Safe and Sound

Savings Bank

Primghar, IA
5
Star Rating
Savings Bank is an FDIC-insured bank founded in 1894 and currently based in Primghar, IA. Regulatory filings show the bank having equity of $22.2 million on assets of $196.3 million, as of December 31, 2017.

Thanks to the work of 19 full-time employees in 3 offices in IA, the bank holds loans and leases worth $157.0 million, including $73.3 million worth of real estate loans. U.S. bank customers currently have $166.2 million in deposits with the bank.

Overall, Bankrate believes that, as of December 31, 2017, Savings Bank exhibited a superior condition, earning a full 5 stars for safety and soundness. Keep reading for a look at how the bank did on the three important criteria Bankrate used to score U.S. banks on safety and soundness.

WHAT IS
SAFE AND SOUND?

Find out

THE INSTITUTION'S SCORE

Capital Score

Capital is an essential measurement of an institution's financial fortitude. It acts as a bulwark against losses and as protection for accountholders when a bank is experiencing economic trouble. When it comes to safety and soundness, more capital is better.

On our test to measure the adequacy of a bank's capital, Savings Bank racked up 14 out of a possible 30 points, exceeding the national average of 13.13.

A bank's Tier 1 capital ratio is a widely followed measure of this buffer. Savings Bank's Tier 1 capital ratio was 12.88 percent, above the 6 percent level regulators consider adequate, but lower than the national average of 25.65 percent. A higher capital ratio suggests the bank will be better able to weather economic downturns.

Overall, Savings Bank held equity amounting to 11.33 percent of its assets, which was lower than the national average of 12.03 percent.

Asset Quality Score

Bankrate uses this test to determine the effect of troubled assets, such as past-due mortgages, on the bank's loan loss reserves and overall capitalization.

A bank with extensive holdings of these types of assets could eventually be forced to use capital to absorb losses, decreasing its cushion of equity. It also means that there are likely to be many assets that are in non-accrual status and no longer earning interest for the bank, resulting in lower earnings and potentially more risk of a future failure.

On Bankrate's asset quality test, Savings Bank scored 40 out of a possible 40 points, beating the national average of 37.49 points.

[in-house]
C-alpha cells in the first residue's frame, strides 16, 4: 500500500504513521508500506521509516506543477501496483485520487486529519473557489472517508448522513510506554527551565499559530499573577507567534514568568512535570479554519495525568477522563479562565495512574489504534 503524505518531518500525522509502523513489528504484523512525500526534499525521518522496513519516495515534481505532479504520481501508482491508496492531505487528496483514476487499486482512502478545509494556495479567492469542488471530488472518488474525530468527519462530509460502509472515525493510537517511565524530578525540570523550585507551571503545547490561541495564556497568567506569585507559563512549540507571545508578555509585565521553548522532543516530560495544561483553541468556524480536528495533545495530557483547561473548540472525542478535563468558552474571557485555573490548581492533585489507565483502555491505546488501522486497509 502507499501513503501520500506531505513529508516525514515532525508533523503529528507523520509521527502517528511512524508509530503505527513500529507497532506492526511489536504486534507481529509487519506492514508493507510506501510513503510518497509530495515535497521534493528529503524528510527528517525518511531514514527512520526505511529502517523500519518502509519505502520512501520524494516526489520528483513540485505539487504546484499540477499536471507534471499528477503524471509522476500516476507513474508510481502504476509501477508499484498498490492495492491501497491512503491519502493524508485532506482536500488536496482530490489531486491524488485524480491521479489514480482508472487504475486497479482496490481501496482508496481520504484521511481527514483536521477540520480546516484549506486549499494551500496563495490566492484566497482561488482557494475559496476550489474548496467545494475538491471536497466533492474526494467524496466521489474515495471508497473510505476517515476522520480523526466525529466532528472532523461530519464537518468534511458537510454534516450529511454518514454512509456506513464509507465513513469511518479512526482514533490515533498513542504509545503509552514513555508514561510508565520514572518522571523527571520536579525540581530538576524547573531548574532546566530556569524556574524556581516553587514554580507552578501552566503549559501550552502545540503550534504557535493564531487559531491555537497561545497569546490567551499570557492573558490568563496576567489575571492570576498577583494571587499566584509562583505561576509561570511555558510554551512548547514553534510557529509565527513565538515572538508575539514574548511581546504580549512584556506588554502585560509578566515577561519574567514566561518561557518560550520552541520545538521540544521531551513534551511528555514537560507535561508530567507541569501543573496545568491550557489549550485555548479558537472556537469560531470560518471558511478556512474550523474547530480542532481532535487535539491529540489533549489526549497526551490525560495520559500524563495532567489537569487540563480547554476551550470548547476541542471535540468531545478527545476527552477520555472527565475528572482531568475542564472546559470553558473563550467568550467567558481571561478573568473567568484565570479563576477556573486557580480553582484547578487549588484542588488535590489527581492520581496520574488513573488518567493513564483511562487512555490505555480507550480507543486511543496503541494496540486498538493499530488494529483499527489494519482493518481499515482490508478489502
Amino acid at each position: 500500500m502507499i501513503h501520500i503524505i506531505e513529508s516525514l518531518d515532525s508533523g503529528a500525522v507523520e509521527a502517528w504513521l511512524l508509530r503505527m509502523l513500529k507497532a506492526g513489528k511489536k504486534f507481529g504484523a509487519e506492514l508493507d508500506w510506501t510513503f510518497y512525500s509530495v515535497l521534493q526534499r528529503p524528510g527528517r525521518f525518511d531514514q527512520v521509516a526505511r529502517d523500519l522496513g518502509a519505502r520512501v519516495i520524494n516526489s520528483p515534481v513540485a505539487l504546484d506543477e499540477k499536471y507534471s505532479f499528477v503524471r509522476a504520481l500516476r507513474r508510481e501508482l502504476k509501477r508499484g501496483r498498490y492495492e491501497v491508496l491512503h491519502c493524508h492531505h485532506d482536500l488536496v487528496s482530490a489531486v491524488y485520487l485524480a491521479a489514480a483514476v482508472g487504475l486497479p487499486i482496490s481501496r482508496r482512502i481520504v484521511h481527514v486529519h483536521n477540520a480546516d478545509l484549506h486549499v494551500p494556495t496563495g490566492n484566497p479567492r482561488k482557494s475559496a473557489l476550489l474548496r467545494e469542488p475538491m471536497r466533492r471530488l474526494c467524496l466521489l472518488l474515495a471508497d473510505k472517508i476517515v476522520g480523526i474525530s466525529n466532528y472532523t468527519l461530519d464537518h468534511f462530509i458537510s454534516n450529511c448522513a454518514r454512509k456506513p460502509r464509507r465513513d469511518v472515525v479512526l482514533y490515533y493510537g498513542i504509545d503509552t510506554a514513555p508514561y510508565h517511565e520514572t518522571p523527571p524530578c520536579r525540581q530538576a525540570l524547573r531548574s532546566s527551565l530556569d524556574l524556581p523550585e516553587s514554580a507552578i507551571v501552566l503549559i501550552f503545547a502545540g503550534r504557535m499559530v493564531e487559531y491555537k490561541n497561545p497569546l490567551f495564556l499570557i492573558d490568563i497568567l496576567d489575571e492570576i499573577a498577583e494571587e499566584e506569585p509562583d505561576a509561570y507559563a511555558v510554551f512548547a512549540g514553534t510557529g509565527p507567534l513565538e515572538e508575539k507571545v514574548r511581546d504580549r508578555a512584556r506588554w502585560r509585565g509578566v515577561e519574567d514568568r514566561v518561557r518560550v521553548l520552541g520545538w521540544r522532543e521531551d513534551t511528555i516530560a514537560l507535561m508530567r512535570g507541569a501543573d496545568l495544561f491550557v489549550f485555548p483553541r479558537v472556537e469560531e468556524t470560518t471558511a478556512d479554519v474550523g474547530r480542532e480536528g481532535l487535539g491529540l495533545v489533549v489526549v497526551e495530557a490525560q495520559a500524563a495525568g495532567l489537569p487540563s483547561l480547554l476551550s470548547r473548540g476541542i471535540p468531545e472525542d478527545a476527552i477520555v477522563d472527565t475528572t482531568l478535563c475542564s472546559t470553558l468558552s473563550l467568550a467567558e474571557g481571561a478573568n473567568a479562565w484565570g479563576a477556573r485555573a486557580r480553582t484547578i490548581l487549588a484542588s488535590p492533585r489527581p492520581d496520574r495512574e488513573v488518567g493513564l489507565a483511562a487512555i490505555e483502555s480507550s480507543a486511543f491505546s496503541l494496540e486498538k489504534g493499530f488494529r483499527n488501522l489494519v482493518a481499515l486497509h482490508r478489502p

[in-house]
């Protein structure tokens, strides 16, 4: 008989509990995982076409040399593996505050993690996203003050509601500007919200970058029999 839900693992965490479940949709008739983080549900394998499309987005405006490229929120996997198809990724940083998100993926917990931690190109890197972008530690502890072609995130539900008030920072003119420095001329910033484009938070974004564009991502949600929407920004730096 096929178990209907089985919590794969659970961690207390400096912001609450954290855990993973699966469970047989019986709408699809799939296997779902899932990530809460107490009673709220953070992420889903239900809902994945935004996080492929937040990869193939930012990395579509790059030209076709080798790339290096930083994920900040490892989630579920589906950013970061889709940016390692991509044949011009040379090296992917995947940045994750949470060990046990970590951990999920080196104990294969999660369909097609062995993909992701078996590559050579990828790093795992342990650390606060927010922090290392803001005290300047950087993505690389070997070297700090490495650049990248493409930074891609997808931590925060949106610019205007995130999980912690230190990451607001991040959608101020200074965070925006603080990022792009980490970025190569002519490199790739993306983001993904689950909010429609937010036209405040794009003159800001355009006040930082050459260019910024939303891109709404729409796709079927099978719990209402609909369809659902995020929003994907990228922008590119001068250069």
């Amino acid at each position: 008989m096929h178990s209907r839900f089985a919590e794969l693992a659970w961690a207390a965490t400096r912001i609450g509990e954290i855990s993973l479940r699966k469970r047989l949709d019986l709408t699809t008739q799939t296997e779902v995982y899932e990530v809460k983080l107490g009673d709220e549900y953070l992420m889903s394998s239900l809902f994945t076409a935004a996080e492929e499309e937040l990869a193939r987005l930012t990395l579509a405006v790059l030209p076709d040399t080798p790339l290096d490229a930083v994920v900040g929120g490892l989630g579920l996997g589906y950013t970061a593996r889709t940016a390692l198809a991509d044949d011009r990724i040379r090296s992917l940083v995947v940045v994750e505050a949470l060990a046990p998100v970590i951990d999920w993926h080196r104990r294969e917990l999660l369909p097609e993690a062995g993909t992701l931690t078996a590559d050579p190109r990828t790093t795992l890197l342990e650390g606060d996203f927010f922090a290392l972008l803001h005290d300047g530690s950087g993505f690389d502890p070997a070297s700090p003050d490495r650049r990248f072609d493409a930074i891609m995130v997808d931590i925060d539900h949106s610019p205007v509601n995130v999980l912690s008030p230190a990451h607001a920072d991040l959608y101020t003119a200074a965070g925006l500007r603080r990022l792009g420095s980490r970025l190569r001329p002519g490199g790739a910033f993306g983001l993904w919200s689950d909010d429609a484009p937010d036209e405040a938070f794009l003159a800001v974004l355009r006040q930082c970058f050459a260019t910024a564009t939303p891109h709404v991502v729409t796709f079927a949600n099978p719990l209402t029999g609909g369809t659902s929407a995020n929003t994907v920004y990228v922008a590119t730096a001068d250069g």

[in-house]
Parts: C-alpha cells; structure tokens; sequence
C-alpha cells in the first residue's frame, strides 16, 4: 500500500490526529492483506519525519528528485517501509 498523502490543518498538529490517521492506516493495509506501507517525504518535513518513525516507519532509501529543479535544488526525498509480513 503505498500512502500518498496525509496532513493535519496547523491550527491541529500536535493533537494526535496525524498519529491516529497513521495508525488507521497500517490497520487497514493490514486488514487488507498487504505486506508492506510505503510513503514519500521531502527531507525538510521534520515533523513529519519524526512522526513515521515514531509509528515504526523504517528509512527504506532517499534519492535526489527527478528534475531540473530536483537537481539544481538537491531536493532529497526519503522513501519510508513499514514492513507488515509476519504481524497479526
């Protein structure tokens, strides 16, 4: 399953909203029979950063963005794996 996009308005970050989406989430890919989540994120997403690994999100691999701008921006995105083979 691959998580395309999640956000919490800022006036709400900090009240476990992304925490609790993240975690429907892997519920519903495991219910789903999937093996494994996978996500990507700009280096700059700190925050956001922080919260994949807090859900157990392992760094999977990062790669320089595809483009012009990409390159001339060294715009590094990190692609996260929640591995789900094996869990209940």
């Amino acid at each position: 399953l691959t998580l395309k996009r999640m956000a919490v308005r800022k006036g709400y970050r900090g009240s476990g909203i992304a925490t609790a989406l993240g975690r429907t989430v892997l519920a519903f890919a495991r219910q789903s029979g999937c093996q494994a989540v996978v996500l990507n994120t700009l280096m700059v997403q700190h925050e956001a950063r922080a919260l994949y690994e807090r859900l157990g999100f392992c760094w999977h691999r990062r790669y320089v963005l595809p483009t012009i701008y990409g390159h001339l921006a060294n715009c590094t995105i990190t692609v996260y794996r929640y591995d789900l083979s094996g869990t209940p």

The percentage of problem assets a bank holds compared to its total assets is a handy indicator of asset quality.As of December 31, 2017, none of Savings Bank's loans were noncurrent -- in other words, they were more than 90 days past due or were in non-accrual status. That's below the national average of 1.01 percent.

Banks maintain a reserve to deal with troubled assets known as an "allowance for loan and lease losses." The size of that reserve can be a useful indicator when evaluating a bank's ability to manage troubled assets, especially when compared to the total amount of at-risk loans. Unfortunately, the FDIC did not provide information on Savings Bank's loan loss allowance in its most recent filings.

Earnings score

How profitable a bank is has an effect on its long-term survivability. A bank can retain its earnings, giving a boost to its capital buffer, or use them to deal with problematic loans, potentially making the bank better prepared to withstand economic trouble. Banks that are losing money, however, have less ability to do those things.

On Bankrate's test of earnings, Savings Bank scored 26 out of a possible 30, exceeding the national average of 15.12.

One important measure of a bank's earnings is return on equity, or net income (profit, essentially) divided by the total amount of equity. The most recent annualized quarterly return on equity for Savings Bank was 17.14 percent, above the national average of 8.10 percent.

For the twelve months ended December 31, 2017, the bank earned net income of $3.6 million on total equity of $22.2 million. The bank had an annualized return on average assets, or ROA, of 1.85 percent, above the 1 percent deemed satisfactory in accordance with industry standards, and above the average for U.S. banks of 1.00 percent.

WHAT IS SAFE & SOUND?

Bankrate.com's Safe & Sound Ratings provide a star rating system to evaluate the current financial status of financial institutions. The information gathered about banks, credit unions and thrifts is updated as set forth in the Terms of Use of Safe & Sound Ratings and Reports. The Safe & Sound Ratings information is grouped by categories of banks, thrifts and credit unions.

Scoring methodology

Bankrate.com evaluates the financial condition of institutions and assigns a one- to five-star rating for each with five stars representing the highest rating. Institutions with satisfactory performance will generally receive a rating of three or more stars. The majority of institutions fall into the three- to four-star range. An institution with an "NR" rating may be too new to rate or may have limited the publicly available information in their regulatory filings. The "NR" is not an indication of financial strength or weakness. The Safe & Sound rating is believed to be reliable, but the information is not guaranteed. In addition, events since the information was collected may have altered the institution's financial condition.